A portrait of the actor as an artist.

Jim Carrey has always been more than what he seems. He’s a phenomenal physical comedian to be sure, but like the best comedians, Carrey’s presentation of self covers a deep reserve of emotion, creativity, and darkness. Glimpses of this reserve can be seen in the actor’s dramatic work like Eternal Sunshine of the Spotless Mind, The Truman Show, The Majestic, and Man on the Moon, but for all Carrey’s efforts to grow, Hollywood, movie-going audiences, or both, seem reluctant to accept him as anything other than a funnyman. Which is a damn shame because, as I mentioned at the start of this paragraph, Jim Carrey is so, so much more than that.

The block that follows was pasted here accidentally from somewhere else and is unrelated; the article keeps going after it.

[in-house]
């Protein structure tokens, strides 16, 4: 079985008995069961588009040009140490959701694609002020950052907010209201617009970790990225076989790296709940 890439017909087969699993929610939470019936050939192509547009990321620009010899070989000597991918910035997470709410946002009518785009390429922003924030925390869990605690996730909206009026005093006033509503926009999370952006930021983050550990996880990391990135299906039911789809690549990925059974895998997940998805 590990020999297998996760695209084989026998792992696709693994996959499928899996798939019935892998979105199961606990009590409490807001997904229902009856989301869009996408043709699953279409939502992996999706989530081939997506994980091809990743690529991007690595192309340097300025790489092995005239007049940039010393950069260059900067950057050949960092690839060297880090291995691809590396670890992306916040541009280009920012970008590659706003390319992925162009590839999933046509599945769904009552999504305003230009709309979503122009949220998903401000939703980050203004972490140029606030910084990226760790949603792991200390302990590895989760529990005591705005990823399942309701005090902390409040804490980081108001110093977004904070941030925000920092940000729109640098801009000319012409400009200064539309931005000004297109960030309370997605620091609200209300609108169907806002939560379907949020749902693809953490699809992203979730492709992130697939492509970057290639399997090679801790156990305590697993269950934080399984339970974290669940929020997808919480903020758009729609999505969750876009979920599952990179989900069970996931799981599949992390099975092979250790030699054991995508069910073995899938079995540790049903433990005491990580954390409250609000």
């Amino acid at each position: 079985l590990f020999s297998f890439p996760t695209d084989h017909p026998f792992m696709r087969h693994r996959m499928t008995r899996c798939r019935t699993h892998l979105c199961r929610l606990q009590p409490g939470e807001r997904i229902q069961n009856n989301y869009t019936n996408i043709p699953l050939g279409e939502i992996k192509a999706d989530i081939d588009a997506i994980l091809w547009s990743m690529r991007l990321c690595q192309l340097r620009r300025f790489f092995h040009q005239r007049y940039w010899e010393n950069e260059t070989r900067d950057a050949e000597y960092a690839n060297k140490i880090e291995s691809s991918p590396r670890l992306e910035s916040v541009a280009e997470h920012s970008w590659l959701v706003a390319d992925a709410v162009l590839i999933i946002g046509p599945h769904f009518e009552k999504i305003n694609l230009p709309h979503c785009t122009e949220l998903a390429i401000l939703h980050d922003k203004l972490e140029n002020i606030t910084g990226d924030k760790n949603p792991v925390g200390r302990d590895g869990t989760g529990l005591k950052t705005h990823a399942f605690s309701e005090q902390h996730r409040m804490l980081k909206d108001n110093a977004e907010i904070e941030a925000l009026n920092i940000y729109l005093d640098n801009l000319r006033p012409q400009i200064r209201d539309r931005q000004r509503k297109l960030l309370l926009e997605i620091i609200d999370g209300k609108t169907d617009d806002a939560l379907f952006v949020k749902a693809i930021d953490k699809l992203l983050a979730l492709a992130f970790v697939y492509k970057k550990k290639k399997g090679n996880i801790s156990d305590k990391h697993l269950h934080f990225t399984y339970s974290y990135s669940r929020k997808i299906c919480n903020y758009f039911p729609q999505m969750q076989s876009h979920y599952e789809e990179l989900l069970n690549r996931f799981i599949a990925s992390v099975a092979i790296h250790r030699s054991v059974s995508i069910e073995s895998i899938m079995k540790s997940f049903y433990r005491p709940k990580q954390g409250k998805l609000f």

In the short documentary Jim Carrey: I Need Color, presented by SGG, we’re shown a portrait of the artist as an artist, specifically a visual artist, as he prepares for a showing of his work. I for one did not know this side of Carrey, I knew he was a very contemplative person at heart but had no idea he had stretched his bounds to this degree. His work as a painter is impressive, vibrant, tender, and powerful, but it is his temperament as an artist that I found most captivating. Carrey is as insightful as he used to be gregarious, he is a man whittled by fame and fortune into the best version of himself, a seeker, a self-explorer, and a brave soul contradicting his public image with a blazing portrait-by-proxy of the complete man he really is. I truly, truly wish this was a feature-length film, and I think the more you dismiss the notion of Carrey as a serious artist, the more necessary it is you see this doc. Whatever he does going forward, I now sincerely believe the best is yet to come from Jim Carrey, and I’m willing to bet six-and-a-half minutes after you press play, you’ll agree with me.

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